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In order to fulfill the requirements of a real-time system, a system must react to an external event like an interrupt within a defined time frame. Therefore several mechanisms, configurations and implementation rules have to be considered.


There are three categories of HOWTOs:

Technical Basics

Currently running tasks with low priority must be preempted to allow the real-time critical task to run. Preemption depends on the rules of the task’s scheduling policy. Another important aspect in a real-time system is the guaranteeing the exclusive use of certain resources for real-time tasks.

Technical details of PREEMPT_RT patch

The main aim of the PREEMPT_RT patch is to minimize the amount of kernel code that is non-preemptible 1). Therefore several substitution mechanisms and new mechanisms are implemented.


Several real-time related publications can help broaden your knowledge about real-time systems. Regarding PREEMPT_RT, a recent survey of available scientific works have been published (open access link).

Known Limitations

Some functionality is not available on RT because its implementation is not compatible with RT. Those limitations may apply to the to the kernel as a whole or may apply to specific architecture or platforms.

Stable RT Releases

If the PREEMPT_RT patch was ported to a Linux kernel version that is flagged as a stable release at, then that port will continue to be forward ported with each new stable release for that kernel version. The stable kernels can be cloned from the stable git repository as well as downloaded as single patches or a tarball of a quilt series of patches.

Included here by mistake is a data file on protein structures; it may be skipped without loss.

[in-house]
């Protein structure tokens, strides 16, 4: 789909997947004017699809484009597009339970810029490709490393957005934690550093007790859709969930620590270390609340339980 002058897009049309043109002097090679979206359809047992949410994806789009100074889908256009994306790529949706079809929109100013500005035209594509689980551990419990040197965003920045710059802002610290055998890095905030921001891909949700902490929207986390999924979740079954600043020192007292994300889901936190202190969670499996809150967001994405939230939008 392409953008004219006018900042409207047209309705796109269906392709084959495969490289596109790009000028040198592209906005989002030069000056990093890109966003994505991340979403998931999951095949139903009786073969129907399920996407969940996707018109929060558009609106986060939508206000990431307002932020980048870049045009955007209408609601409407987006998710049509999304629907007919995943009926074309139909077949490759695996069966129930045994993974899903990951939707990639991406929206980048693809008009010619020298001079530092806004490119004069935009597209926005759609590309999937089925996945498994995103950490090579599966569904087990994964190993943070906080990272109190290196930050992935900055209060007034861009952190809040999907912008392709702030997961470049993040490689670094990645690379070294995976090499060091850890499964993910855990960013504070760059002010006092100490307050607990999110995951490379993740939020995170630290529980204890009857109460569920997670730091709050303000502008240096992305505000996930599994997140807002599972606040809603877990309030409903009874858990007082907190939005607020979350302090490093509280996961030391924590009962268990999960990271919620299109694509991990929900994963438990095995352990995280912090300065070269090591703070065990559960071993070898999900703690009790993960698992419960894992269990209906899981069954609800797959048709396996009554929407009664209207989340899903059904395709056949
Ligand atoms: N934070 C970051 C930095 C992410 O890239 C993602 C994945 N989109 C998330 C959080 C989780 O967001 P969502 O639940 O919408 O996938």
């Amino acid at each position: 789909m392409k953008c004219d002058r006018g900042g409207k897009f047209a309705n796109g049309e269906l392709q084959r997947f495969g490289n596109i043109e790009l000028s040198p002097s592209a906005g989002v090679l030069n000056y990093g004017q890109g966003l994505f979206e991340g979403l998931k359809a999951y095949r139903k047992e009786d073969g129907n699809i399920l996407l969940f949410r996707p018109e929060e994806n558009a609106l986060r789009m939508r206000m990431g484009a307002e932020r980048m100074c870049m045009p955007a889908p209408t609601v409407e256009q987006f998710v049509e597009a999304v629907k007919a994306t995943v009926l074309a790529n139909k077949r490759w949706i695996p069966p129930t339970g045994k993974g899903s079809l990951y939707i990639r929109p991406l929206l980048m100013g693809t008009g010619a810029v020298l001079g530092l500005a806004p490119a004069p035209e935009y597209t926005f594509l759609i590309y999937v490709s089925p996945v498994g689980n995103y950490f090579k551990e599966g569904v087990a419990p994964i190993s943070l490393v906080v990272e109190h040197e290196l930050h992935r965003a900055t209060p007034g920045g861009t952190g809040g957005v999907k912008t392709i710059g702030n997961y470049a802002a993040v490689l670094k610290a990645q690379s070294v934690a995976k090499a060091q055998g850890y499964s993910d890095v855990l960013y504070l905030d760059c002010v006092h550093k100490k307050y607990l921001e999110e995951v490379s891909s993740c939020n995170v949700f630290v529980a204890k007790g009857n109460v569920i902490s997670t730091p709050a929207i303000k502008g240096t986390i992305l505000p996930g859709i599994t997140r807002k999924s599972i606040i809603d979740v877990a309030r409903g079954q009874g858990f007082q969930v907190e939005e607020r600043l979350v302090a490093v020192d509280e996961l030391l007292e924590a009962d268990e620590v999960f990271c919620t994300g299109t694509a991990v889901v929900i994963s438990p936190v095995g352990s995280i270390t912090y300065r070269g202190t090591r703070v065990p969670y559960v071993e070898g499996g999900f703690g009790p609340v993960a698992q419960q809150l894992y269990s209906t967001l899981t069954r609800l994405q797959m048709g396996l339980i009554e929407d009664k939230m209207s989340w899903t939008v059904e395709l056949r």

The PREEMPT_RT stable releases are updated in two fashions.

  • Merged with the upstream Linux stable kernel.

Tagging policy of the PREEMPT_RT stable releases. Each PREEMPT_RT stable release is tagged with the version number of the upstream Linux stable kernel as well as its own “-rt” counter that is appended. The -rt counter will increment for the following:

  • When forward ported to the latest upstream Linux stable version.
  • When any merge with a upstream Linux stable causes a conflict.
  • When a backport of the PREEMPT_RT development branch is done.

A backport will not be done with a forward port of a stable version. They will be done separately, and tagged separately.

The “-rebase” branch is how the series of patches are created. The “-rebase” is only done for forward ports to the latest upstream Linux stable versions, and for backports of the PREEMPT_RT development branch. It is not done for a conflict with a upstream Linux stable merge, unless that stable version is the latest one. As the name suggests, the “-rebase” branch will rebase, to allow each commit added by the PREEMPT_RT code to be applied in the order to the upstream Linux stable version it is based on. This is not the case with the normal “-rt” branch, which is never rebased.

Go back to Real-Time Main Page

Paul McKenney. A realtime preemption overview.
realtime/documentation/start.txt · Last modified: 2023/10/02 08:43 by costa.shul